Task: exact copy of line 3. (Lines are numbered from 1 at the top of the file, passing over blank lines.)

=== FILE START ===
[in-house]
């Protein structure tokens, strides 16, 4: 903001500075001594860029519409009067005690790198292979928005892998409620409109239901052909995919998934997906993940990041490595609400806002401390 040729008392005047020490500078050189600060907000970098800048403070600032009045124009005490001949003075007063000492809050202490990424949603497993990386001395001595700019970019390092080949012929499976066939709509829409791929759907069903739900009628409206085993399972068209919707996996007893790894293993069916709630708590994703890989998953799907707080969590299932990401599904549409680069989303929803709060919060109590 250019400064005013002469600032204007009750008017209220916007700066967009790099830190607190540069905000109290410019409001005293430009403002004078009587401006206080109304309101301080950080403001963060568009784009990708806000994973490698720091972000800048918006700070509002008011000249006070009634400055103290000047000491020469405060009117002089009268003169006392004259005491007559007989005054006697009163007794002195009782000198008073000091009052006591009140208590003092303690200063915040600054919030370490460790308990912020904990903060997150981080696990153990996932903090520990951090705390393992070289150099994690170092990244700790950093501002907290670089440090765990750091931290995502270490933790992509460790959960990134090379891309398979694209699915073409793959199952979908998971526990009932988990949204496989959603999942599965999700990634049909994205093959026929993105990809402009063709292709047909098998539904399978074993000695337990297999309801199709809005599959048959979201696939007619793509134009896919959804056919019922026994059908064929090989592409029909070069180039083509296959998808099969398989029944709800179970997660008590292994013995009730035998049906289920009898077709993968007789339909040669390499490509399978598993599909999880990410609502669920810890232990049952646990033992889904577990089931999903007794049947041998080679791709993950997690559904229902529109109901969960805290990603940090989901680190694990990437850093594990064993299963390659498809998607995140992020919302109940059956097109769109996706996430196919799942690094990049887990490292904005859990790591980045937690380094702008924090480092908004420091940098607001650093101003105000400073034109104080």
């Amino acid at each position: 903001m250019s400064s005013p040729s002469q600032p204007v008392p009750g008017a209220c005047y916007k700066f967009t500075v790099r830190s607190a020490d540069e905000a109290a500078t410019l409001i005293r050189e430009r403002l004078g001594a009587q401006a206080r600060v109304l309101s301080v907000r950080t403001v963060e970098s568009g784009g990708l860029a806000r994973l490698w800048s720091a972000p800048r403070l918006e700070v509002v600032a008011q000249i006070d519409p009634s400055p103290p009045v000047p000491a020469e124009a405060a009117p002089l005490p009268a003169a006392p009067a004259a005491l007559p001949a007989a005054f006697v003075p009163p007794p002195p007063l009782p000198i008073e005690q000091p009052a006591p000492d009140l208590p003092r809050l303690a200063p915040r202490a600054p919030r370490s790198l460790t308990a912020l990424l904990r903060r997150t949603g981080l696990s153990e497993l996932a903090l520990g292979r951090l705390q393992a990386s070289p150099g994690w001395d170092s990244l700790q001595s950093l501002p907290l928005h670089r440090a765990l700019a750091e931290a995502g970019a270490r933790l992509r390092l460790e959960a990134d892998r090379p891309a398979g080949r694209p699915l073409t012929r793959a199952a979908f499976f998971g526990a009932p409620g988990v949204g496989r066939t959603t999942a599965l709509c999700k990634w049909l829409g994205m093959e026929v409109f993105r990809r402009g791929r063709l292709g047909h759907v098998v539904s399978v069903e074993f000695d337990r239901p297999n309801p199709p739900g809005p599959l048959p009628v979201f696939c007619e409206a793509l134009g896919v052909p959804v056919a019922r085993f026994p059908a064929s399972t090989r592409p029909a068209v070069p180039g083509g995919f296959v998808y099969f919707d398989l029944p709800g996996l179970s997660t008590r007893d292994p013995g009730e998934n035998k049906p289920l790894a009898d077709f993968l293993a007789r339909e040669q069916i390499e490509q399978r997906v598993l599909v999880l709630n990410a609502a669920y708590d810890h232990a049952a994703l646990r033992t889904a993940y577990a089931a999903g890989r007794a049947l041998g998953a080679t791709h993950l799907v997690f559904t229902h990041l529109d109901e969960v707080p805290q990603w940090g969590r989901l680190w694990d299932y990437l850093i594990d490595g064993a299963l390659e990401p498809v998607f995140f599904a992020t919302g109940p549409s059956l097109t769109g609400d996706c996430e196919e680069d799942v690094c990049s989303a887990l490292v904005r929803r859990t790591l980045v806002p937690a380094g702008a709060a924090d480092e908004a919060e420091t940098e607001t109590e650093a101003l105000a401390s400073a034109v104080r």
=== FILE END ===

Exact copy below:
């Amino acid at each position: 903001m250019s400064s005013p040729s002469q600032p204007v008392p009750g008017a209220c005047y916007k700066f967009t500075v790099r830190s607190a020490d540069e905000a109290a500078t410019l409001i005293r050189e430009r403002l004078g001594a009587q401006a206080r600060v109304l309101s301080v907000r950080t403001v963060e970098s568009g784009g990708l860029a806000r994973l490698w800048s720091a972000p800048r403070l918006e700070v509002v600032a008011q000249i006070d519409p009634s400055p103290p009045v000047p000491a020469e124009a405060a009117p002089l005490p009268a003169a006392p009067a004259a005491l007559p001949a007989a005054f006697v003075p009163p007794p002195p007063l009782p000198i008073e005690q000091p009052a006591p000492d009140l208590p003092r809050l303690a200063p915040r202490a600054p919030r370490s790198l460790t308990a912020l990424l904990r903060r997150t949603g981080l696990s153990e497993l996932a903090l520990g292979r951090l705390q393992a990386s070289p150099g994690w001395d170092s990244l700790q001595s950093l501002p907290l928005h670089r440090a765990l700019a750091e931290a995502g970019a270490r933790l992509r390092l460790e959960a990134d892998r090379p891309a398979g080949r694209p699915l073409t012929r793959a199952a979908f499976f998971g526990a009932p409620g988990v949204g496989r066939t959603t999942a599965l709509c999700k990634w049909l829409g994205m093959e026929v409109f993105r990809r402009g791929r063709l292709g047909h759907v098998v539904s399978v069903e074993f000695d337990r239901p297999n309801p199709p739900g809005p599959l048959p009628v979201f696939c007619e409206a793509l134009g896919v052909p959804v056919a019922r085993f026994p059908a064929s399972t090989r592409p029909a068209v070069p180039g083509g995919f296959v998808y099969f919707d398989l029944p709800g996996l179970s997660t008590r007893d292994p013995g009730e998934n035998k049906p289920l790894a009898d077709f993968l293993a007789r339909e040669q069916i390499e490509q399978r997906v598993l599909v999880l709630n990410a609502a669920y708590d810890h232990a049952a994703l646990r033992t889904a993940y577990a089931a999903g890989r007794a049947l041998g998953a080679t791709h993950l799907v997690f559904t229902h990041l529109d109901e969960v707080p805290q990603w940090g969590r989901l680190w694990d299932y990437l850093i594990d490595g064993a299963l390659e990401p498809v998607f995140f599904a992020t919302g109940p549409s059956l097109t769109g609400d996706c996430e196919e680069d799942v690094c990049s989303a887990l490292v904005r929803r859990t790591l980045v806002p937690a380094g702008a709060a924090d480092e908004a919060e420091t940098e607001t109590e650093a101003l105000a401390s400073a034109v104080r």